Florida Sewer Bonds Stem Pollution Threatening Keys: Muni Deals

Florida is selling $46.9 million in debt as soon as this week to help finance a $939 million project to replace septic tanks and cesspits polluting the turquoise waters of the Keys, home of the nation’s only living coral barrier reef.

The tax-supported deal will help address a threat to a fishing industry generating $557 million a year, according to the state Economic Opportunity Department. Ben Watkins, Florida’s bond finance director, said he expects an interest rate of 3 percent or less on the bonds, which will mature as late as 2032.

Bond revenue will be shared by Monroe County, which includes the Keys, and Islamorada, the northernmost municipality in the 200-mile (320-kilometer) archipelago. They’re contributing an additional $210 million to the project. At least $264 million has already been spent, state records show.

“This has been a very long journey,” Monroe County Mayor George Neugent said. “It’s a very monumental time.”

Florida and its localities are paying an average interest rate of 2.48 percent on tax-exempt debt maturing in 10 years, according to data compiled by Bloomberg. The extra yield over top-rated securities is close to the smallest since 2011.

The bonds will be repaid with so-called documentary stamp taxes on mortgages, deeds and other documents transferring property. Moody’s Investors Service gave the issue its fifth- highest grade of A1, citing “extreme volatility” of collections driven by construction and home sales.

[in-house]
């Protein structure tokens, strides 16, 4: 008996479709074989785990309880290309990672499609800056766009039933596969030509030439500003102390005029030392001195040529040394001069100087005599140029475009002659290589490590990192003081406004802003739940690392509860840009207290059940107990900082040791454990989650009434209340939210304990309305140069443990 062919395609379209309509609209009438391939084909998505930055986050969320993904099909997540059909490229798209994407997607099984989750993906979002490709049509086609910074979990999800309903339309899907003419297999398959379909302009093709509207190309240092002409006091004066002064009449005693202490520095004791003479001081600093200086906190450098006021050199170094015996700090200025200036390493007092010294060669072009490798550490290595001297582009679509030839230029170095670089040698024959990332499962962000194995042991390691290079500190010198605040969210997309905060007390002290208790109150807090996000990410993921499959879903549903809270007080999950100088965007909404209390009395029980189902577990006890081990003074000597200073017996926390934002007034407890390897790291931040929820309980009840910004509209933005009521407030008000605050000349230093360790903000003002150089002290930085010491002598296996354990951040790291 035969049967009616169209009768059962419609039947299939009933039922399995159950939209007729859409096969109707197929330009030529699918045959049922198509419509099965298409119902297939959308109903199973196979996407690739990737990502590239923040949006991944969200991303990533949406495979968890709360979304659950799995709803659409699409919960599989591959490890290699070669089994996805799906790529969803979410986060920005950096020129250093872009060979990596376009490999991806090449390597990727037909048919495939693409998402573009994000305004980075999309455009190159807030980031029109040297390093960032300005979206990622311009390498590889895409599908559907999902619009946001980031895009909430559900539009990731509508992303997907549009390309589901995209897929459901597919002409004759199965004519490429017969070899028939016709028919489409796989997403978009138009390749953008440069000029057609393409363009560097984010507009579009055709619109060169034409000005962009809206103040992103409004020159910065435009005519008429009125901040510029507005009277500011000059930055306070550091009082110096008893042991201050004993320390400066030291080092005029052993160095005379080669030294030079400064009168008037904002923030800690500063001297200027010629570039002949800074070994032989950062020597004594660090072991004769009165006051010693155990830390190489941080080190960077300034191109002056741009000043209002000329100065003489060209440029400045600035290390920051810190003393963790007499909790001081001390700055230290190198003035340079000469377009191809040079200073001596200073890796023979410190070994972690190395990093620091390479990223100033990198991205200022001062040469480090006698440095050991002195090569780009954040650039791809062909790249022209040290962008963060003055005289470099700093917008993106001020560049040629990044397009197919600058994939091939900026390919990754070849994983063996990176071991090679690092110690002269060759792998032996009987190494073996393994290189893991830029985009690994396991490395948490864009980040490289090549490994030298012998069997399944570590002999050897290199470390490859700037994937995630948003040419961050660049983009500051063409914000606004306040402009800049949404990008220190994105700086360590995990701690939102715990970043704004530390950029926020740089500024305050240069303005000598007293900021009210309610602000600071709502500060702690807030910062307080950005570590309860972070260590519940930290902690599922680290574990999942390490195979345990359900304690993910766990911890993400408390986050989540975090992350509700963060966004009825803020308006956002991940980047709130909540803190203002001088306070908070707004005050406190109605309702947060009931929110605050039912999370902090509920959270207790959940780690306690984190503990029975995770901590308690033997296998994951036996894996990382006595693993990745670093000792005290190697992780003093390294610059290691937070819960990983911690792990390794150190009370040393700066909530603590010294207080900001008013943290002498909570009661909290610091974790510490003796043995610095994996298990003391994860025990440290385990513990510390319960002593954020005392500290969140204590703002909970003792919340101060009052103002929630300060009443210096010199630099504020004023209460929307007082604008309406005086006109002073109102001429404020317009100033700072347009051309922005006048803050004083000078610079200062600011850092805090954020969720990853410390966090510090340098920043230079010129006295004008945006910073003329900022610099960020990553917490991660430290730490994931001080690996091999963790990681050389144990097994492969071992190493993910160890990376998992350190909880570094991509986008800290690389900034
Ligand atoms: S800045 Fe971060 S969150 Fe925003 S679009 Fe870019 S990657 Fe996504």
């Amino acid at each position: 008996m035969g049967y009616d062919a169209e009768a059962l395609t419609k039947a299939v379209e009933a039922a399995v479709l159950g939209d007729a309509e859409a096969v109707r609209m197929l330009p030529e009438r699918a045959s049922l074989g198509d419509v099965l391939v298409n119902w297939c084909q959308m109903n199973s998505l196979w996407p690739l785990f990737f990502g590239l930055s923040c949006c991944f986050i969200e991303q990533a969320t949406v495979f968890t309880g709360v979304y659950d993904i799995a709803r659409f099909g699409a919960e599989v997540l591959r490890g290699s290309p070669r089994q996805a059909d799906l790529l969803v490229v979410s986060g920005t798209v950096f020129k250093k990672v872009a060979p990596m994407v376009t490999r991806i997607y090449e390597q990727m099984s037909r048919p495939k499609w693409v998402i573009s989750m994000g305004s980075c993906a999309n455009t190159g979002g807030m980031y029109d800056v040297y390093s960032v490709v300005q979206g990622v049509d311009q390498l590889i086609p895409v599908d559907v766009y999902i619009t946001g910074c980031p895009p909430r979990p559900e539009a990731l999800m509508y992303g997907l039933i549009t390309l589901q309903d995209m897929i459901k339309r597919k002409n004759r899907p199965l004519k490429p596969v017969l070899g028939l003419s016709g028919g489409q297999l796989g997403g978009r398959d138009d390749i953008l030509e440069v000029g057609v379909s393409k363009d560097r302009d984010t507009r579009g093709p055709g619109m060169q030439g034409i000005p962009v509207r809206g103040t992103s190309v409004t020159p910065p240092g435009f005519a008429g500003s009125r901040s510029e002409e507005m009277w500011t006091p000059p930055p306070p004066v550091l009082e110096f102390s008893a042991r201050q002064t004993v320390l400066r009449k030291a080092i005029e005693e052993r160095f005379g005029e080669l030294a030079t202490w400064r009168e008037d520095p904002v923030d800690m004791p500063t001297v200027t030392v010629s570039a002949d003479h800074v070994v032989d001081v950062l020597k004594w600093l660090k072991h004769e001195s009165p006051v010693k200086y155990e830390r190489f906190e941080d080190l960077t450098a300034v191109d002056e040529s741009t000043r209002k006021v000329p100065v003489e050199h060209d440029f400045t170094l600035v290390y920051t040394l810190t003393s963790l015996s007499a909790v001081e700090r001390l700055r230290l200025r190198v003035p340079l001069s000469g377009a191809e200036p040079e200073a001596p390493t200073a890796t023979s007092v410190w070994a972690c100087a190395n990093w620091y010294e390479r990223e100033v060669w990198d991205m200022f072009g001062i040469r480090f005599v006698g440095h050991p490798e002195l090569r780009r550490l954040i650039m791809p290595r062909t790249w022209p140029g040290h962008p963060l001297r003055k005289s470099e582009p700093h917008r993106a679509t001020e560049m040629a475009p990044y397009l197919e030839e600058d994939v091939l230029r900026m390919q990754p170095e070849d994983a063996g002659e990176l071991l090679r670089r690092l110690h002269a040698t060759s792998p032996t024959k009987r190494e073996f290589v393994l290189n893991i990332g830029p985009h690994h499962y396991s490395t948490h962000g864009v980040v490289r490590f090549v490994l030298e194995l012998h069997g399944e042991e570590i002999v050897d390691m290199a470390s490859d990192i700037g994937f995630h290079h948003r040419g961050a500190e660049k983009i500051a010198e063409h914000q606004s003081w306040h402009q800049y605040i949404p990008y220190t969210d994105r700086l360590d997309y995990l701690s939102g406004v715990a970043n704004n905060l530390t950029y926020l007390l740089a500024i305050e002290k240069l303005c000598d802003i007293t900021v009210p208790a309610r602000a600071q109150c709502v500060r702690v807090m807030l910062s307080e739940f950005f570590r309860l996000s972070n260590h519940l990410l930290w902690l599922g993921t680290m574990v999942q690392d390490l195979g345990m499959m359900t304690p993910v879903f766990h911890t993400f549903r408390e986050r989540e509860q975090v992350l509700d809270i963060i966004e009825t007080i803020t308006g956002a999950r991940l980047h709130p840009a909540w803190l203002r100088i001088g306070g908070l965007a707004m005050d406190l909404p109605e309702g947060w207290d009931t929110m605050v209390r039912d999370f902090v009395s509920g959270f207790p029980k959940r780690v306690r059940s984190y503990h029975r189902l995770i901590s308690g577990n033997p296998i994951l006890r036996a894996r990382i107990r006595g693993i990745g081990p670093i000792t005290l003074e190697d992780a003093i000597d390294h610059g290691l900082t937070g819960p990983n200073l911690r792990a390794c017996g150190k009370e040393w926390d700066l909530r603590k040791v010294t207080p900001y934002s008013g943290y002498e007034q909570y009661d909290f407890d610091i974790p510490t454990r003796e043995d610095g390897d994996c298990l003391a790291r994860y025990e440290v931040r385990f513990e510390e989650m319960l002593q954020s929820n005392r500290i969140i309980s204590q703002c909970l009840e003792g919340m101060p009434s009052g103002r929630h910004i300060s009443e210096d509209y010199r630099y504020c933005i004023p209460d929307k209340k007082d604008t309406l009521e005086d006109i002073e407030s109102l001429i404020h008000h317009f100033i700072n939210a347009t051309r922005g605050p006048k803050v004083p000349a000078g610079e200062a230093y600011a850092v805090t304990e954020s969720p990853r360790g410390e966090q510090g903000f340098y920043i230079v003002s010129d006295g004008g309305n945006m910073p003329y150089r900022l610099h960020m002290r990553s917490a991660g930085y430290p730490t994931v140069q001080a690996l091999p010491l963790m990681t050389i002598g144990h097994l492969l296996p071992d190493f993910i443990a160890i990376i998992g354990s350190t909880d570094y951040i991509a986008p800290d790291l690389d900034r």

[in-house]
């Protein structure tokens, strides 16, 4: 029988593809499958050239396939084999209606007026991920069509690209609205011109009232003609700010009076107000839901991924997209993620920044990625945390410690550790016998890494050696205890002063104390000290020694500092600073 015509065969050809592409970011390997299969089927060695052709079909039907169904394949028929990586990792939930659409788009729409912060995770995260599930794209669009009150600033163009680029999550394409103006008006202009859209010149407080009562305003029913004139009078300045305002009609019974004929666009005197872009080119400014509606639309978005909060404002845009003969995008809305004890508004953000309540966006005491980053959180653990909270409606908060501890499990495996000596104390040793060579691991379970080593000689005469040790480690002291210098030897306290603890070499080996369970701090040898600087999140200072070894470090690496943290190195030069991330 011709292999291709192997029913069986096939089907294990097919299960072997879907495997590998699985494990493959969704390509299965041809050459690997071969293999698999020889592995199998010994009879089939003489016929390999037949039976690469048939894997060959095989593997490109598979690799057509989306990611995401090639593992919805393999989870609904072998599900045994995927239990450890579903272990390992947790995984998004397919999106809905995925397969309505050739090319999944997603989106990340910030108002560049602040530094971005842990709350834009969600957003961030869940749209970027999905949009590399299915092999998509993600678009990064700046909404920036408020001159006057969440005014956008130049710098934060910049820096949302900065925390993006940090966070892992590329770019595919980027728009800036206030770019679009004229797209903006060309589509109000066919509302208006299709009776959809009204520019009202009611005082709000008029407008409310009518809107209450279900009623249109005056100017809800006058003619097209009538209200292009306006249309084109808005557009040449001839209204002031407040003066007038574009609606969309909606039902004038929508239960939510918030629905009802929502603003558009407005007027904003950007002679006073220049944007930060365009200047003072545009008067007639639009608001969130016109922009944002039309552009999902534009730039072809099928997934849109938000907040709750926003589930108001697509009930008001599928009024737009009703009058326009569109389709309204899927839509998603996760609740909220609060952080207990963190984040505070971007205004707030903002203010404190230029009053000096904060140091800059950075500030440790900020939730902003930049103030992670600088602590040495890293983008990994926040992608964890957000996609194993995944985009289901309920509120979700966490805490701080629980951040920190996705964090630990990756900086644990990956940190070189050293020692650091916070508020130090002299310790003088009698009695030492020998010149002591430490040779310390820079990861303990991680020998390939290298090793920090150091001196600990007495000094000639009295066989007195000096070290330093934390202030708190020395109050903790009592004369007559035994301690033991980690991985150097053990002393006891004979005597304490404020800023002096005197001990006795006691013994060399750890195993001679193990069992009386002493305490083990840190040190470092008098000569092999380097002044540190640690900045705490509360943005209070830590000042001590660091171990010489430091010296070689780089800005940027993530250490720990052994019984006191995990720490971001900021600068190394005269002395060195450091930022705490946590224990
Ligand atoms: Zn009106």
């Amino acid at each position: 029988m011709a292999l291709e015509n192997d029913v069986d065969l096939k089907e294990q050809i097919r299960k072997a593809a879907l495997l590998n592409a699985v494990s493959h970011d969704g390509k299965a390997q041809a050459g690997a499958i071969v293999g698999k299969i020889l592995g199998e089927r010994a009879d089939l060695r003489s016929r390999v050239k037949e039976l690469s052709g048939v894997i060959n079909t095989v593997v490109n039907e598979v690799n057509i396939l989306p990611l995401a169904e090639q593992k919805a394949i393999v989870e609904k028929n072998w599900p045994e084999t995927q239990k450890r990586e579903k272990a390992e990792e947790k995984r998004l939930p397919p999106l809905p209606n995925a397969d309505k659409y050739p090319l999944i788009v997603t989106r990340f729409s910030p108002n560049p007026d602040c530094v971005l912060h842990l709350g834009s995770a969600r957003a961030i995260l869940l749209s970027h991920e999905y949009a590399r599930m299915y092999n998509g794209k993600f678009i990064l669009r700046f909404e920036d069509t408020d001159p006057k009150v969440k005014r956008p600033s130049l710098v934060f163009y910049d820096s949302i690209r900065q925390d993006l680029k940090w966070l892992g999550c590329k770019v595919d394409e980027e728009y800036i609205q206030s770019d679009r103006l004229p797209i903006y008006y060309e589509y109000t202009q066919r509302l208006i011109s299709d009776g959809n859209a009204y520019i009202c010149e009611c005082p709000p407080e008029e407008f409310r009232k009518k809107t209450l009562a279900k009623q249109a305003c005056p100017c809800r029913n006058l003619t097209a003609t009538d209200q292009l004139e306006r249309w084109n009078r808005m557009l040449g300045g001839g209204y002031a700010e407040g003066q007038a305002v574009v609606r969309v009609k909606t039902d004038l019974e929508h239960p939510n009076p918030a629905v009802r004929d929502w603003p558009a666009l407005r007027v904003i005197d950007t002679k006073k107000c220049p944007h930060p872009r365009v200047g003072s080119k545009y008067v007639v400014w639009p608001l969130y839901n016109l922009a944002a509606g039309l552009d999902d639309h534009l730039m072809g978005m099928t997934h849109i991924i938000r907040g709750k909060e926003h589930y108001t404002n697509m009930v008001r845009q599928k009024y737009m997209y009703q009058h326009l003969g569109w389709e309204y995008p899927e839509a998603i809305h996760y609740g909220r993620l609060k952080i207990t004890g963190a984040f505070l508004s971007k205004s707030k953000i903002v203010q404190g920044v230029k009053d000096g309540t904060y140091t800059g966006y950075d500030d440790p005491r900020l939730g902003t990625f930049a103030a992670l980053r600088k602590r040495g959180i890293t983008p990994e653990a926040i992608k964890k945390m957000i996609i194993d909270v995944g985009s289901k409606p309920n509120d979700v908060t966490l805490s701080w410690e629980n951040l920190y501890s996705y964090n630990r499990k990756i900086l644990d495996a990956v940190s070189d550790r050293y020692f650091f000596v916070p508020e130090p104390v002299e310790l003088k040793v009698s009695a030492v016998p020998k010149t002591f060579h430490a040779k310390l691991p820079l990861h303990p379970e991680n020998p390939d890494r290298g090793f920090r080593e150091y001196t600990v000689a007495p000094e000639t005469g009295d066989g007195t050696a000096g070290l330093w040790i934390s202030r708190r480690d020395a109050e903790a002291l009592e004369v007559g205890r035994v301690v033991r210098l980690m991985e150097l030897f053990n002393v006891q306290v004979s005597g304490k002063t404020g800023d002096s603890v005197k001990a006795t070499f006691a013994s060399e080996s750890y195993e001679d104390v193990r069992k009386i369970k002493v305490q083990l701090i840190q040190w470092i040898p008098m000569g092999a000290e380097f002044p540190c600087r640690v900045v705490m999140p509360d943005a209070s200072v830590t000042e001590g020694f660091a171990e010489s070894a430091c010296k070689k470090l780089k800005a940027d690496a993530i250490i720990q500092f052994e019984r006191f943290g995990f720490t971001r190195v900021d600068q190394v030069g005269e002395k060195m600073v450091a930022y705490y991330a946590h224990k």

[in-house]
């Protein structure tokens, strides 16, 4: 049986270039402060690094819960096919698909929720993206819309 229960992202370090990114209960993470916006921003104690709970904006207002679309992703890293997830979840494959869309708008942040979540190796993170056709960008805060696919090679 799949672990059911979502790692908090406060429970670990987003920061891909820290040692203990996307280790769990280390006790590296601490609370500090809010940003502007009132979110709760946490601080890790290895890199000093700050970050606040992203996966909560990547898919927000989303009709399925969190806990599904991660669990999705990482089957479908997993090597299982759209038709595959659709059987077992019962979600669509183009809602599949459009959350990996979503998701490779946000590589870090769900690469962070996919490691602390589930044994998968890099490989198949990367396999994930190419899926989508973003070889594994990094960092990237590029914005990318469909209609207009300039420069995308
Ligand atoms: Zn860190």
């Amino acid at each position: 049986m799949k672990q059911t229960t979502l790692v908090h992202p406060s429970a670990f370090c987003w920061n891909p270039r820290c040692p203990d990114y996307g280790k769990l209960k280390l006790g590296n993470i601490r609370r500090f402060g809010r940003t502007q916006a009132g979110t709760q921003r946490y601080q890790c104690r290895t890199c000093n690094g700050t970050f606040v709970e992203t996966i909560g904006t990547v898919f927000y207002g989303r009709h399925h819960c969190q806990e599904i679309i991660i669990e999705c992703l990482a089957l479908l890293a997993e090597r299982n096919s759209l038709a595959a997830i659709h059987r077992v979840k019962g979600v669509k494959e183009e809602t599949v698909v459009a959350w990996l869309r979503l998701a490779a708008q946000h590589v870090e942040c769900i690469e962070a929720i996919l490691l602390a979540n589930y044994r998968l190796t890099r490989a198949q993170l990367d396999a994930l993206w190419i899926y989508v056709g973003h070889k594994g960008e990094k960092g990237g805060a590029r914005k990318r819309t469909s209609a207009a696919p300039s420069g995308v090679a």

Stamp Taxes

Florida received $1.26 billion from the tax in the 12 months ending June 30. It was the second year of growth after four of decline. Collections may reach $1.52 billion this year, according to the state Office of Economic and Demographic Research.

Studies in the 1990s from Florida Atlantic University marine scientist Brian Lapoint showed that leaky septic systems in the Keys contributed to algae blooms threatening John Pennekamp Coral Reef State Park. In 2008, state lawmakers included the Keys sewer system among projects that could be funded by bonds. Monroe County is asking the state to finance another $50 million this year.

To contact the reporter on this story: Michael C. Bender in Tallahassee at mbender10@bloomberg.net

To contact the editor responsible for this story: Stephen Merelman at smerelman@bloomberg.net

Press spacebar to pause and continue. Press esc to stop.

Bloomberg reserves the right to remove comments but is under no obligation to do so, or to explain individual moderation decisions.

Please enable JavaScript to view the comments powered by Disqus.